If you walk down the street in San Francisco, keep an eye out for lop-eared, droopy-eyed figures with or without shirts sporting taut skin on a paunch gained during a few years’ hard living. Look for tags reading Twist, Amaze, R. Fong and L. Fong in variations on a certain blocky sans-serif font that casts a shadow. This is the work of street artist Barry McGee and his crew. Head to the Institute of Contemporary Art, Boston, and you will see the artist’s first mid-career retrospective. One of the first installations in “Barry McGee” features the artist’s coat displayed on a hanger, decked out with extra pockets for battered cans of spray paint and screwdrivers. The garment is joined by shelves of rusty cans, one even fixed to the end of a long handle for greater reach. What could be an underhanded reference to Joseph Beuys’s linen suit establishes McGee’s ability to straddle the antithetical worlds of street and institutionalized art. This chronological survey from the early 1990s to the present day shows his development from a young man scrabbling for a visual language to a mature artist.
Shoplifters are not welcome chides “the management” in one artwork, setting the scene in the prohibited realm of the unsanctioned and illegal. What ties together the animatronic sculptures, dumpster topped with trash from the street and Op Art geometries in this exhibition are McGee’s politics and sense of social responsibility. His figures wear slicked back comb-overs and tank tops, wielding spray cans tucked in the waist of their pants. They slouch, crawl naked and stand with groups of look-alike friends. In this way, the artist combines self-portraits and fictional everyman personas with images of the outsize homeless population that did and does inhabit San Francisco. Visitors to the city by the bay who remark they have never seen so many people living in the streets, and in such an in-your-face way to boot, are noting one of the city’s great social failings.
McGee sets himself up outside of mainstream society by using such phrases as, “Not nearly as famous of Amos,” and, “What’s the in-flight movie?” But rather than isolate themselves, he and his collaborators deliver critiques of consumerism, class stratification and the financial crisis (sound familiar?) that are subversive in method and placement. While attending the San Francisco Art Institute in the late 1980s and early 1990s, McGee also worked at a print shop. After the letterpress gave way to digital technology, he began etching, drawing and painting in the disused letterpress trays. Capturing the decaying texture of the scrapyards and train depots where he often made art, one wall-size installation of these metal trays brings the outside world into the museum. In a similar way, whirring animatronic sculptures break the silence in the galleries with some of the chaos and racket of the street. These sculptures of taggers and street artists moving spray cans up and down recur throughout the exhibition, apparently deliberate caricatures of McGee’s talent, courage and craft.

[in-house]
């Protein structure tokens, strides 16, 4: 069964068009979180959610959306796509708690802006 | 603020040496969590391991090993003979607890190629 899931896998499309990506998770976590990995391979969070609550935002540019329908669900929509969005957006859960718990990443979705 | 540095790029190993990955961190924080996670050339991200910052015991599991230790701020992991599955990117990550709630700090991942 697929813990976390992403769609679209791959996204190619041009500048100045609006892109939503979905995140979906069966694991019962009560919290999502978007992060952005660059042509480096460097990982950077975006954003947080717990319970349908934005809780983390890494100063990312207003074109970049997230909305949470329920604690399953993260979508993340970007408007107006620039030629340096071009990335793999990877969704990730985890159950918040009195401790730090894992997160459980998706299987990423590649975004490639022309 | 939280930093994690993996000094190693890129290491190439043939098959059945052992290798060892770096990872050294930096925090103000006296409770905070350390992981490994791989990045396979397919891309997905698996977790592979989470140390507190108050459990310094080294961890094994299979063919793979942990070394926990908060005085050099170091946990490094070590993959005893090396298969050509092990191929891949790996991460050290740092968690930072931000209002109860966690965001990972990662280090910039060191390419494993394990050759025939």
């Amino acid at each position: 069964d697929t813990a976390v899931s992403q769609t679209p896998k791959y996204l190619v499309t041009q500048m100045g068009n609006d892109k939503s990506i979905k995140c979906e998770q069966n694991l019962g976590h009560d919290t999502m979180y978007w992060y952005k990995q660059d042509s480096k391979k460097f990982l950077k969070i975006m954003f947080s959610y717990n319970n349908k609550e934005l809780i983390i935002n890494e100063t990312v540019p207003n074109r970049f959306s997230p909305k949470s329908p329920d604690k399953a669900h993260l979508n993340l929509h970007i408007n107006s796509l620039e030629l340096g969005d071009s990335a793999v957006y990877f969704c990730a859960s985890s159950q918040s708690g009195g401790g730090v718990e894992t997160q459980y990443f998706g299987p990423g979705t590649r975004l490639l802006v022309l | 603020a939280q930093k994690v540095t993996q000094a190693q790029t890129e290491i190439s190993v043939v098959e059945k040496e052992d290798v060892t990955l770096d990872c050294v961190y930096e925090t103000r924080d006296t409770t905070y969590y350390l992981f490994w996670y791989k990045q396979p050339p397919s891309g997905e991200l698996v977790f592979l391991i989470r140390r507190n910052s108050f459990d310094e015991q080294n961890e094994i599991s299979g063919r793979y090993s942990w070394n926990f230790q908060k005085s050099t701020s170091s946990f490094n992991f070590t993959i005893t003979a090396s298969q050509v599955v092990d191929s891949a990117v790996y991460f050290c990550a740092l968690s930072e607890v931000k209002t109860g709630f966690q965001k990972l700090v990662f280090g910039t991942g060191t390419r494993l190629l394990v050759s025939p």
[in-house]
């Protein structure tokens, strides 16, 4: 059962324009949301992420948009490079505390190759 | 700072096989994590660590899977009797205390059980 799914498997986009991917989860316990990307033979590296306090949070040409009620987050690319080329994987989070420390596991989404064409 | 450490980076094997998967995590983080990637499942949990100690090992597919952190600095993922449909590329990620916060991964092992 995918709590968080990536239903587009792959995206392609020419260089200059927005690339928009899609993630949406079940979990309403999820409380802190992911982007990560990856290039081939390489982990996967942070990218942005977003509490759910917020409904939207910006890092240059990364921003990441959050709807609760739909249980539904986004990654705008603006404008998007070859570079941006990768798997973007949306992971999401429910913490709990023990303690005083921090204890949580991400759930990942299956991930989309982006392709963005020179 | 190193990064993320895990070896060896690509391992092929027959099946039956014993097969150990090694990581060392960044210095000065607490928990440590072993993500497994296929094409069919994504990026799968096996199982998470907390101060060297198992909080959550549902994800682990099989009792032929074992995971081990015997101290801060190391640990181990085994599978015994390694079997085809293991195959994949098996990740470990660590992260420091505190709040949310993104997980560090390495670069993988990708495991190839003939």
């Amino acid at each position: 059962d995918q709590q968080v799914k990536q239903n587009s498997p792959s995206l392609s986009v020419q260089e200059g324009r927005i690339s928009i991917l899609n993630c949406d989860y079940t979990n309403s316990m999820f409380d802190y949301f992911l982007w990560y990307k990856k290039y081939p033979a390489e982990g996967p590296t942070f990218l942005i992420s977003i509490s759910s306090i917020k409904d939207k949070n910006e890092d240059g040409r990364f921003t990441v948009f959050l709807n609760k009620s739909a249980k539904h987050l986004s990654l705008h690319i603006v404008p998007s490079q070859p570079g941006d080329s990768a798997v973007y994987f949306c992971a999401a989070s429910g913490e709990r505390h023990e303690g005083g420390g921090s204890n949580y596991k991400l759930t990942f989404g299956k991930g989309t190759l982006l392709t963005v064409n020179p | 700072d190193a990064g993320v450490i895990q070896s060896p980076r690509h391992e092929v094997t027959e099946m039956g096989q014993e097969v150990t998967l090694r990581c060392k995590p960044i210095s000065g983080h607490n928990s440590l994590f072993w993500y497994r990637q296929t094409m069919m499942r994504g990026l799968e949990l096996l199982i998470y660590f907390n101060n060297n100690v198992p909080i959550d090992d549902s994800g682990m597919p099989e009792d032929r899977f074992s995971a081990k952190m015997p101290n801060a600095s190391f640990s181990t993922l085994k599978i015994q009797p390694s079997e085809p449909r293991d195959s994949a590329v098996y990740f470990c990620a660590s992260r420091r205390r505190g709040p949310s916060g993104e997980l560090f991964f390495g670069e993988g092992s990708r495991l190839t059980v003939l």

McGee is interested in the effects of accumulation and repetition. 31 flattened glass bottles decorated with portraits of local homeless comprise one work, old television sets playing a kaleidoscope of videos makes up a separate piece reaching to the ceiling. This is not meek work. If by now you’re questioning the place or role of a street artist in a contemporary kunsthalle, the artist is right there with you. Not one for subtle gestures, he bids us adieu in a room of his own curation. Familiar institutional pedestals and plexiglass cases mix with old tires, piled surfboards and broken skateboards. A photograph of what looks like a homeless woman is blown up to larger than life size and a wooden bust of a man tips forward to knock its head repeatedly on the wall, filling the room with the sound of fruitless efforts or a failure to understand. McGee acknowledges – and experiences intimately – the discomfort of being both a celebrated street artist and canonized figure with gallery representation and work in several public collections.
The exhibition runs through September 2.
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